Author: Shuting Wang1,2, Longben Tian1, Tongyu Ma3, Yuen Ting Wong4, Lin Jia Yan1,5, Yang Gao6, Dexing Zhang2, Stanley Sai-Chuen Hui7, Yao Jie Xie1,8
Affiliation: <sup>1</sup> School of Nursing, Faculty of Health and Social Sciences, The Hong Kong Polytechnic University, Hong Kong SAR, China. <sup>2</sup> JC School of Public Health and Primary Care, The Chinese University of Hong Kong, Hong Kong SAR, China. <sup>3</sup> Health Sciences Department, Franklin Pierce University, Rindge, NH, USA. <sup>4</sup> Faculty of Social Science, The University of Hong Kong, Hong Kong SAR, China. <sup>5</sup> Nethersole School of Nursing, The Chinese University of Hong Kong, Hong Kong SAR, China. <sup>6</sup> Department of Sport, Physical Education and Health, Hong Kong Baptist University, Hong Kong SAR, China. <sup>7</sup> Department of Sports Science and Physical Education, The Chinese University of Hong Kong, Hong Kong SAR, China. <sup>8</sup> Research Center for Chinese Medicine Innovation, The Hong Kong Polytechnic University, Hong Kong SAR, China.
Conference/Journal: Evid Based Complement Alternat Med
Date published: 2022 Oct 19
Other: Volume ID: 2022 , Pages: 2089139 , Special Notes: doi: 10.1155/2022/2089139. , Word Count: 234
The beneficial effects of Tai Chi on the cardiovascular risk profile and the migraine trigger factors among female migraineurs remain unknown. This study aimed to evaluate the effectiveness of a 12-week Tai Chi training on blood pressure (BP) and migraine-related trigger factors, including stress, fatigue, and sleep quality among Chinese women with episodic migraine. In this study, eligible Hong Kong Chinese women aged 18-65 years were randomly assigned to the Tai Chi group adopting a modified 33-short form of Yang style Tai Chi training for 12 weeks, followed by additional 12 weeks of self-practice or the waiting list control group that maintained the usual lifestyle for 24 weeks. The primary outcome was the changes in BP from the baseline to 12 and 24 weeks. The secondary outcomes included the stress level, fatigue, and sleep quality measured by the perceived stress scale (PSS), the numeric rating scale-fatigue (NRS-fatigue), and the Pittsburgh sleep quality index (PSQI), respectively. Significant between-group differences were found in systolic BP (-6.8 mmHg at 24 weeks, P=0.02), and a decreasing trend was significant across baseline, 12 weeks, and 24 weeks between groups (P < 0.05). The 12-week Tai Chi training significantly reduced the BP level and moderately improved stress level, fatigue status, and sleep quality among Chinese women with episodic migraine. Therefore, Tai Chi could be considered a promising mind-body exercise with good feasibility for migraineurs in the future. This trial is registered with registration number NCT03015753.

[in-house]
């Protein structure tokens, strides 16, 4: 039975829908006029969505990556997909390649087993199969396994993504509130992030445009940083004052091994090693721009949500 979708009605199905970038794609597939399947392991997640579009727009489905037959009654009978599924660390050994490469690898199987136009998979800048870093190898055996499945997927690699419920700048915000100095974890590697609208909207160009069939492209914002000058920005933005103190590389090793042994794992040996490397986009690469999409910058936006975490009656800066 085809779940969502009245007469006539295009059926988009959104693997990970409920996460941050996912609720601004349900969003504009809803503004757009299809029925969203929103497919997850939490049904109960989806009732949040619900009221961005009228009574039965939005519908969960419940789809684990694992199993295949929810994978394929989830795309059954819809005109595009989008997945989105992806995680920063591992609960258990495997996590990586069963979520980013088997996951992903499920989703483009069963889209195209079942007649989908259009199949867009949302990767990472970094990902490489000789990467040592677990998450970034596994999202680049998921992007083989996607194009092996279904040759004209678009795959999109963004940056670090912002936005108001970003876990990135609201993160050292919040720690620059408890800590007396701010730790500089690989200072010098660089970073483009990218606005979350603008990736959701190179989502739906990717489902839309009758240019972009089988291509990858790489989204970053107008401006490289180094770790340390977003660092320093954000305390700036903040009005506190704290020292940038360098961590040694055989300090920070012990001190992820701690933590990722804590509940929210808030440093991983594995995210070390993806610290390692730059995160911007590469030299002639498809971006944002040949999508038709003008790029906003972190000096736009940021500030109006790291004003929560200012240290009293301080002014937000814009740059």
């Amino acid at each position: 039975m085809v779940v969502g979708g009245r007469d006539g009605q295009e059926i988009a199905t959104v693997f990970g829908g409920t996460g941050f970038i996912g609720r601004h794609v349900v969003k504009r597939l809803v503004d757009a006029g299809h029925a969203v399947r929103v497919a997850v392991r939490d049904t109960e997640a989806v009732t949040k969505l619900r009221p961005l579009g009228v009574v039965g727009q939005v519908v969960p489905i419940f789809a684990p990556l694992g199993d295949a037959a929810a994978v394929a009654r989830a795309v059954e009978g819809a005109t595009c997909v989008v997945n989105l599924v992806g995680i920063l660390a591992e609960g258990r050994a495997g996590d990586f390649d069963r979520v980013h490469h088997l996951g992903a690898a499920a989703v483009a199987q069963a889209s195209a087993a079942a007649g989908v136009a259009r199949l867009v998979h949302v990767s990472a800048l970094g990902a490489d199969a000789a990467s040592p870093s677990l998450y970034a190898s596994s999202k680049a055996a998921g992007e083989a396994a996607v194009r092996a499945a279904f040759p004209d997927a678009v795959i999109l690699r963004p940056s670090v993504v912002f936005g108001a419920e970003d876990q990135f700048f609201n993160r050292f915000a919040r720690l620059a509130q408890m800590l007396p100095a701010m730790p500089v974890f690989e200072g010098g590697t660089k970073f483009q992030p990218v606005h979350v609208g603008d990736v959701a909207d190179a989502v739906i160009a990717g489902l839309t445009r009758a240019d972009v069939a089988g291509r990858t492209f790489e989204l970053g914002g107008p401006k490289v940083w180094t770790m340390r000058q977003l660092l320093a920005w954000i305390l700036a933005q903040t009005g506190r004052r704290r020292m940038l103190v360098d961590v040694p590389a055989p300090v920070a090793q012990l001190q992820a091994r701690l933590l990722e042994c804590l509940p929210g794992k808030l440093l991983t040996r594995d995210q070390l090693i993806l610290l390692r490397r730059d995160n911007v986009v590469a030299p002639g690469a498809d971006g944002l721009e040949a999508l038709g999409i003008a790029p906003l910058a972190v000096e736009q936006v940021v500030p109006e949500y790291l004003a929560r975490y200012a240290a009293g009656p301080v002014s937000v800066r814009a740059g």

PMID: 36310622 PMCID: PMC9605843 DOI: 10.1155/2022/2089139